Frequency bandwidth is measured at the point where the op-amp gain falls to 0.707 or 1/√2 of its maximum value. This point is usually referred to as the -3dB point of the amplifier and that indicates the gain at the point where it has dropped by 3dB from its maximum value. The -3dB points at some different cases are shown here.
The open-loop configuration is going to have a higher DC gain. However, as we can see from the figure above, this configuration is extremely bandwidth limited. That means the gain starts rolling off at only a few hertz, or that the -3dB frequency is only a few hertz.
In closed-loop configuration the DC gain of the amplifier or the gain of the amplifier at zero frequency is reduced. However, the op-amp bandwidth is much wider. This basically means the frequency at which the op-amp starts rolling off has increased (remember that this is the -3dB point.)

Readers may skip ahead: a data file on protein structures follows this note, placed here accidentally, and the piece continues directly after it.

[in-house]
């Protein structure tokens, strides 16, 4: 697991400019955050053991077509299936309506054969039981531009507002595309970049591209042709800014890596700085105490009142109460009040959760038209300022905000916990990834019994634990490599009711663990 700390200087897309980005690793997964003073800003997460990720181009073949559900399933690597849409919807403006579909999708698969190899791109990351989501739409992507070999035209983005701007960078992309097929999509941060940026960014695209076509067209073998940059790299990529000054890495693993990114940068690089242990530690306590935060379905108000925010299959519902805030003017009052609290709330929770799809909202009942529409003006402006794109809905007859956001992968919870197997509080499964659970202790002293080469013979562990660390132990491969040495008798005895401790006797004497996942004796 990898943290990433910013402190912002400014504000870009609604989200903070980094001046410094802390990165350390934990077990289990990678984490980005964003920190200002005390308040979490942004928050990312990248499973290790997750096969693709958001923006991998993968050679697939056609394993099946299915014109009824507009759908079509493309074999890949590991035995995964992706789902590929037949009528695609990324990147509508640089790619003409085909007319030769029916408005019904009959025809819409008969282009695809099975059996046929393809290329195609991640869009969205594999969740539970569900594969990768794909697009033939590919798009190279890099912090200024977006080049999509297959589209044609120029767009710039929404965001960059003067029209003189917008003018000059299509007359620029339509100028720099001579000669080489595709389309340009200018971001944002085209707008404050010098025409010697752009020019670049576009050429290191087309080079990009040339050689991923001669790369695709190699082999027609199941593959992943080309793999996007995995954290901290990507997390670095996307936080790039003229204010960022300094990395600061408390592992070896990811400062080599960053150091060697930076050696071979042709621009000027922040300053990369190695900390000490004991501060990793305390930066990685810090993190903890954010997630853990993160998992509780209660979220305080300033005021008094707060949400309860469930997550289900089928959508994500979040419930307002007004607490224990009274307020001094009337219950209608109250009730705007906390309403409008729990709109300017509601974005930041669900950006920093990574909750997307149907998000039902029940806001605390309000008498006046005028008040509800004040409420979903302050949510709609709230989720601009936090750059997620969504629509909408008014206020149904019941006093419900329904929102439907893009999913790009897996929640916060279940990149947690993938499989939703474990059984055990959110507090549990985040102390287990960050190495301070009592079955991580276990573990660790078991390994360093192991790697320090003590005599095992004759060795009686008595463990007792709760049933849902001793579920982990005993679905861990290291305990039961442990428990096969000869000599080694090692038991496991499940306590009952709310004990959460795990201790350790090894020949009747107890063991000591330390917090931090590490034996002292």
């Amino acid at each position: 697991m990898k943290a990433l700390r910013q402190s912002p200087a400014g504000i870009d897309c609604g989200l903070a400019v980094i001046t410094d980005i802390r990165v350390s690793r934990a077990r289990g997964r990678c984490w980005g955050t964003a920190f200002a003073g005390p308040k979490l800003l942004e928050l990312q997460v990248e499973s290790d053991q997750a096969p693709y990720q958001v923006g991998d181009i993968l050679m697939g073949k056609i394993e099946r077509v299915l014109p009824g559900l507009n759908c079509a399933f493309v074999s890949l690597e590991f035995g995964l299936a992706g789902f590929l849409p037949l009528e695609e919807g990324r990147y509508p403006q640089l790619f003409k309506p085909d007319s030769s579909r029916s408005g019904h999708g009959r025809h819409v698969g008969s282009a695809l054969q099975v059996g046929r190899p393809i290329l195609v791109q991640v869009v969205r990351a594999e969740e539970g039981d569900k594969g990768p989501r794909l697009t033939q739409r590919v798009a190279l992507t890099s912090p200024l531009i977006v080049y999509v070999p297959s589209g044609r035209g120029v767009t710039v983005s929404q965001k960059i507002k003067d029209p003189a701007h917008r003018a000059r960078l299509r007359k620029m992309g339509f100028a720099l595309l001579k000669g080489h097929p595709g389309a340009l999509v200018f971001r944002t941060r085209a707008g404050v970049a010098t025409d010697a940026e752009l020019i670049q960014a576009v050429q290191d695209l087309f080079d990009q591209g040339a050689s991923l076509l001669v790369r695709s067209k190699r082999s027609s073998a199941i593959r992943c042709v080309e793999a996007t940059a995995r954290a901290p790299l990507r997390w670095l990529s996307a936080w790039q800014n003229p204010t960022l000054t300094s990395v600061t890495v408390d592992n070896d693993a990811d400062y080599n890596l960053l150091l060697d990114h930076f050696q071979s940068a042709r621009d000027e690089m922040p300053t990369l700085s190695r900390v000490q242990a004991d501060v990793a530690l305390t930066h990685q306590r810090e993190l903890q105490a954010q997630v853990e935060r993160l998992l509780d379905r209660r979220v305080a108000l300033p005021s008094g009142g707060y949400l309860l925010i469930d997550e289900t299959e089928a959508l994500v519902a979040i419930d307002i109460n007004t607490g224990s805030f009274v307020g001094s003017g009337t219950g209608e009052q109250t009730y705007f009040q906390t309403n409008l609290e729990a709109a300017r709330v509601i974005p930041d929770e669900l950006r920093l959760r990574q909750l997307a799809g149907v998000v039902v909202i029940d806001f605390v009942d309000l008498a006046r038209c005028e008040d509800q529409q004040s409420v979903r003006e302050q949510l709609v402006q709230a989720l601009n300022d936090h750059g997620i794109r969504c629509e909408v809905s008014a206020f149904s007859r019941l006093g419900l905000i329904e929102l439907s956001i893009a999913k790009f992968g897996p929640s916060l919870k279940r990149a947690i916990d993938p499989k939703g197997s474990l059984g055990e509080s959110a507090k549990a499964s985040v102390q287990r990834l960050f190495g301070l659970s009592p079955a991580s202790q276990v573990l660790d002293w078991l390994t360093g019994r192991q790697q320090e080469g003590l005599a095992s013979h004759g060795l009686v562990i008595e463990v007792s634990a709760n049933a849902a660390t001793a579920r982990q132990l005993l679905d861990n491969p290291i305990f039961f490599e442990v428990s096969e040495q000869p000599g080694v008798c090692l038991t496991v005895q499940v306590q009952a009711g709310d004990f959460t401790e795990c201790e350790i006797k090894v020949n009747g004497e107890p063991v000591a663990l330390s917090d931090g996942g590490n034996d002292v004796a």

The frequency at which the op-amp gain is only 1 or at 0dB.
A closed-loop system is a more desirable configuration when using an amplifier, unless the amplifier is used as a comparator.
(A comparator is a device which compares two voltages and switches its output to indicate which is larger.)